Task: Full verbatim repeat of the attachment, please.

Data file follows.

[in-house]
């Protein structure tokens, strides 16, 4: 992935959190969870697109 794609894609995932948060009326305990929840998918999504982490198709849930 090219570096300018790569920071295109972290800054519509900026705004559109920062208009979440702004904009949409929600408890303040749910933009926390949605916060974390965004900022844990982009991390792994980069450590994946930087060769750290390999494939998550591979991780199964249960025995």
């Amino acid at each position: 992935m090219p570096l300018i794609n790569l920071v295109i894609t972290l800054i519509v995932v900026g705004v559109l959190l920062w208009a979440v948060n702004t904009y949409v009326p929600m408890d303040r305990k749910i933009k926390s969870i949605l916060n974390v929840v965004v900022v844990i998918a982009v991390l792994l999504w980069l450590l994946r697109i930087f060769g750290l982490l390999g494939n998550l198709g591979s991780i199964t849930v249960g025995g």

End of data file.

[in-house]
């Protein structure tokens, strides 16, 4: 992935959190969870697109 794609894609995932948060009326305990929840998918999504982490198709849930 090219570096300018790569920071295109972290800054519509900026705004559109920062208009979440702004904009949409929600408890303040749910933009926390949605916060974390965004900022844990982009991390792994980069450590994946930087060769750290390999494939998550591979991780199964249960025995």
């Amino acid at each position: 992935m090219p570096l300018i794609n790569l920071v295109i894609t972290l800054i519509v995932v900026g705004v559109l959190l920062w208009a979440v948060n702004t904009y949409v009326p929600m408890d303040r305990k749910i933009k926390s969870i949605l916060n974390v929840v965004v900022v844990i998918a982009v991390l792994l999504w980069l450590l994946r697109i930087f060769g750290l982490l390999g494939n998550l198709g591979s991780i199964t849930v249960g025995g």